System root \System32\ntoskrnl.exe
In fact, the file does exist in that location on both the Win2K and WinXP partitions.

Then I tried using EasyBCD to add another selection to the main boot menu. The details from that utility now show the following:

There are a total of 3 entries listed in the bootloader.

Default: Microsoft Windows 7
Timeout: 10 seconds
EasyBCD Boot Device: C:\

Entry #1
Name: Microsoft Windows 7
BCD ID: {current}
Drive: C:\
Bootloader Path: \Windows\system32\winload.exe

Entry #2
Name: Other Windows OS (scanned)
BCD ID: {873b7d02-4e8b-11e0-8a02-20cf307ed7e2}
Drive: X:\
Bootloader Path: \ntldr

Entry #3
Name: Windows XP (ezBCD)
BCD ID: {873b7d03-4e8b-11e0-8a02-20cf307ed7e2}
Drive: C:\
Bootloader Path: \NST\easyldr2

Unfortunately selecting this new option in the main boot menu does not boot WinXP either. This time what I get is the WinXP welcome screen for a few seconds, followed by the equivalent of a reset which results in the computer starting over from POST.

I don't need to boot Win2K, but I do need access to a native WinXP. I would rather not have the boot process dependent on EasyBCD tools. It seems I need to somehow edit these "system hives" but I have no idea how. Does bcdedit itself have access to these?

Thanks for your help.
My System SpecsSystem Spec
14 Mar 2011   #6

Microsoft Community Contributor Award Recipient

Vista x64 / 7 X64

Hi Sherry,

The system hive is in Windows\System32\Config.

I don't recommend digging around in there.

If we can see a new Disk Management screenie showing your present situation - we may be able to advise how to get a 7/xp dual boot going.

This bcd xp entry should be pointing at the system partition.

Name: Windows XP (ezBCD)

I assume you have named your system partition X from the earlier screenie.
My System SpecsSystem Spec
14 Mar 2011   #7

Windows 7 Home Premium 64-bit

If by "pointing at the system partition", you mean the Win7 system partition - that is still C:. It's the same general approach -
C: = Win7 system installation
X: = prior WinXP system installation (for dual-boot)
D:, E:, K: = segregated work
U: = archive old programs/data
W: = archive old Win2K installation
I've dropped the unnecessary Y: = minimal WinXP install, and both C: and X: are primary partitions.

I would rather not have my boot sequence permanently bound to EasyBCD. I prefer to get the EasyBCD programs (\NST\easyldr2) out of the mix, and I assume I will need to use the bcdedit command line to do this, which is fine as long as I understand what the commands are doing. Since the Paragon HDM seems to fish for Windows installations every time it alters the hard drive, it's looking like I will need to do the fixup any time I need to re-partition things again.

I'm still a little confused about how this all fits together. Seems it's still NTLDR doing the work for prior Windows systems, but there is no longer any boot.ini to hold the metadata. Can bcdedit, running from Win7, update the system hive which contains the secondary menu of prior windows versions, or is there something I will need to do from WinXP (assuming I can eventually get it to boot)?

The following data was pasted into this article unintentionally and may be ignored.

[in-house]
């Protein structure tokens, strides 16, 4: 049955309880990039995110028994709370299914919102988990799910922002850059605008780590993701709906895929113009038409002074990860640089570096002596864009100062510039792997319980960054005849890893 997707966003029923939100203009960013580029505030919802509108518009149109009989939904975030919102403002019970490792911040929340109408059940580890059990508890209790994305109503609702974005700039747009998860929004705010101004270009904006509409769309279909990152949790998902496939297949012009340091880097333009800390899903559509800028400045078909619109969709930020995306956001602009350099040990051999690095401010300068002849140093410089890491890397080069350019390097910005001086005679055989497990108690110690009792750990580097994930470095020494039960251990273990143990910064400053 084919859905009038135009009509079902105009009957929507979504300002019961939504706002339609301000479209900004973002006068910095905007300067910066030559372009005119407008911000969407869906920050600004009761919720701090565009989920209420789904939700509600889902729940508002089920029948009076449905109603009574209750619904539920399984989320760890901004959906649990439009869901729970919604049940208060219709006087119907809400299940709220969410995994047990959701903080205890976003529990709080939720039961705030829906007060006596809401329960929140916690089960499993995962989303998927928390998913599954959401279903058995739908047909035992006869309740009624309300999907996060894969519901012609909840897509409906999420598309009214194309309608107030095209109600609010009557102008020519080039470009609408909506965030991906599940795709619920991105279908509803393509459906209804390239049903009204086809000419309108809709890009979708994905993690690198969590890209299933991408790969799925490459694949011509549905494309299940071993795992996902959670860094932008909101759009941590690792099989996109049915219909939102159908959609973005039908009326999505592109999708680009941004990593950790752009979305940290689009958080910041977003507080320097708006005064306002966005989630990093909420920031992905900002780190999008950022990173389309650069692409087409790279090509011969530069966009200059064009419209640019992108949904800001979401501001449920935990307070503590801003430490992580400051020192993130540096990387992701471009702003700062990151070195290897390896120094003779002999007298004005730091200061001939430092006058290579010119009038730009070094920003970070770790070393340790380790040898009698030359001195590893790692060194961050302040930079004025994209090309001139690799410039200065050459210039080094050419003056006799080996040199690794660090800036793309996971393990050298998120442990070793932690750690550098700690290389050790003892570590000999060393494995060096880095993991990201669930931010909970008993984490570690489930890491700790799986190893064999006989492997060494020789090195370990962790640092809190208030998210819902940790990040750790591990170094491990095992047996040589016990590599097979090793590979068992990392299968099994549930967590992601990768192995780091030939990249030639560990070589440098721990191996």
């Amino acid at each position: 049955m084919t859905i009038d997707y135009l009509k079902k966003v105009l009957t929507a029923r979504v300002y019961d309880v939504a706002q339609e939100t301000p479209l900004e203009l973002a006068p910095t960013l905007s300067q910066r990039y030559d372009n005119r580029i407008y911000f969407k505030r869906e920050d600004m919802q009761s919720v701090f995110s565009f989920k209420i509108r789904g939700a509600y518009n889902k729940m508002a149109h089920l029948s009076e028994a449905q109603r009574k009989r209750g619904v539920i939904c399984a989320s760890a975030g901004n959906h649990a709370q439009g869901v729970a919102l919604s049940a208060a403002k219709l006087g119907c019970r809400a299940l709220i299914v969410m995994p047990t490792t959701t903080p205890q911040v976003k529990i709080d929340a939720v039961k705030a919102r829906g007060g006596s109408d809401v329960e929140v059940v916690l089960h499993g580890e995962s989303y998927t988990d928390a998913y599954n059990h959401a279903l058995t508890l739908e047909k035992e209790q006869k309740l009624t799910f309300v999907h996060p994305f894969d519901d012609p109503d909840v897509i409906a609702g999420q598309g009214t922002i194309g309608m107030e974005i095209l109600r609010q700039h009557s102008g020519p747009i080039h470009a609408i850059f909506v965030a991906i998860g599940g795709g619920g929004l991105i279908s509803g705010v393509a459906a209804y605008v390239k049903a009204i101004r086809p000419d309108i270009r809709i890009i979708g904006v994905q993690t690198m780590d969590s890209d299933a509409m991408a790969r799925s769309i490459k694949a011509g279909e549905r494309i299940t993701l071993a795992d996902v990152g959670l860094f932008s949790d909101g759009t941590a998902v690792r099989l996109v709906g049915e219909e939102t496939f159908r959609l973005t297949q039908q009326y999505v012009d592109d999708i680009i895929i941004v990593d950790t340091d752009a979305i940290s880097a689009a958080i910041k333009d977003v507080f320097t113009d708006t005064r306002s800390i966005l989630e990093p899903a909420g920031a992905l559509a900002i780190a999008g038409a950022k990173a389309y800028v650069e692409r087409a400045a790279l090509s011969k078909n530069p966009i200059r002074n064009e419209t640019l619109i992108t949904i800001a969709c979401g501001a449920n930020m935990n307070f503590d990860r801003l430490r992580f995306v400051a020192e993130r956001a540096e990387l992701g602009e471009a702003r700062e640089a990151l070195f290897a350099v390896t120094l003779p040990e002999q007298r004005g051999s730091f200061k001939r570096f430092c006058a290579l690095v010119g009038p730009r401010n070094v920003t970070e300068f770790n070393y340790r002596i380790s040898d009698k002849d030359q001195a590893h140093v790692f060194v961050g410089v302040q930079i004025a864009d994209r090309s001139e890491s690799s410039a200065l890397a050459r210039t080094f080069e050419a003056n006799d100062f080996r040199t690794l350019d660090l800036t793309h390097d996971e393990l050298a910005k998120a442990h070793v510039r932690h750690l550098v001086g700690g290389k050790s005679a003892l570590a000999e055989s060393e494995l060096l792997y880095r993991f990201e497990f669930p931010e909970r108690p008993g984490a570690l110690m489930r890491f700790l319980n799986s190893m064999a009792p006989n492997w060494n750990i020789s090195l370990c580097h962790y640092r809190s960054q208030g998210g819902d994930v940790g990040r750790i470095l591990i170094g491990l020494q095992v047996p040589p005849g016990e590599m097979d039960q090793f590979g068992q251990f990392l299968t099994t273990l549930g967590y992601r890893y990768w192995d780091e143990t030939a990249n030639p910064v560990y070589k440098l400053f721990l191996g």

In addition, the warning about needing to change the Registry as a workaround to avoid losing restore points when WinXP boots makes the dual-boot scenario seem fragile at best. Perhaps I should plan to keep the old WinXP box around and just use it (with the original OS installed) as my occasional test platform.

Guess I have to ask if Win7/WinXP dual-boot is really worth the trouble or risk?

I really appreciate the help.

Attached Thumbnails
Earlier Version of Windows - edit sub menu-cm_partitions_2.png  
My System SpecsSystem Spec
14 Mar 2011   #8

Microsoft Community Contributor Award Recipient

Vista x64 / 7 X64

Hi Sherry,

All your boot files need to be on C:

bootmgr and boot folder ( for win 7 ) are there already.

ntldr, and boot .ini ( for xp ) also need to be on C.

The boot.ini entry needs to point at XP

like this:

Extract the zip and copy all 3 files directly onto c: - overwrite if prompted.

My System SpecsSystem Spec
14 Mar 2011   #9

Microsoft Community Contributor Award Recipient

Vista x64 / 7 X64

To set up the bcd entry, open an elevated command prompt, and type, or copy and paste (press enter after each line )

bcdedit /delete {ntldr} /f

bcdedit /create {ntldr} -d "Windows XP"

bcdedit /set {ntldr} device boot

bcdedit /set {ntldr} path \ntldr

bcdedit /displayorder {ntldr} /addlast
My System SpecsSystem Spec
15 Mar 2011   #10

Windows 7 Home Premium 64-bit

OK, that explains a bit more about how this fits together. I can remove EasyBCD now since boot no longer depends on it.

I still can't get WinXP to successfully boot, though. It still seems to do a reset right after displaying the welcome screen. I can get it to boot into Safe Mode from the selections presented as a result of the Windows failure, but there is no keyboard or mouse after Windows starts. Safe Mode with logging seems to get stuck while loading drivers, so I have to conclude that there's a big enough difference in hardware between the old and new machines that the drivers in the old WinXP installation are not good enough.

I guess I'll just keep the old Dell 8100 around as a test machine with a minimal WinXP installed there. Simpler all around and no risk of damaging my Win7 when booting WinXP.

Thanks very much for your assistance.
My System SpecsSystem Spec

 Earlier Version of Windows - edit sub menu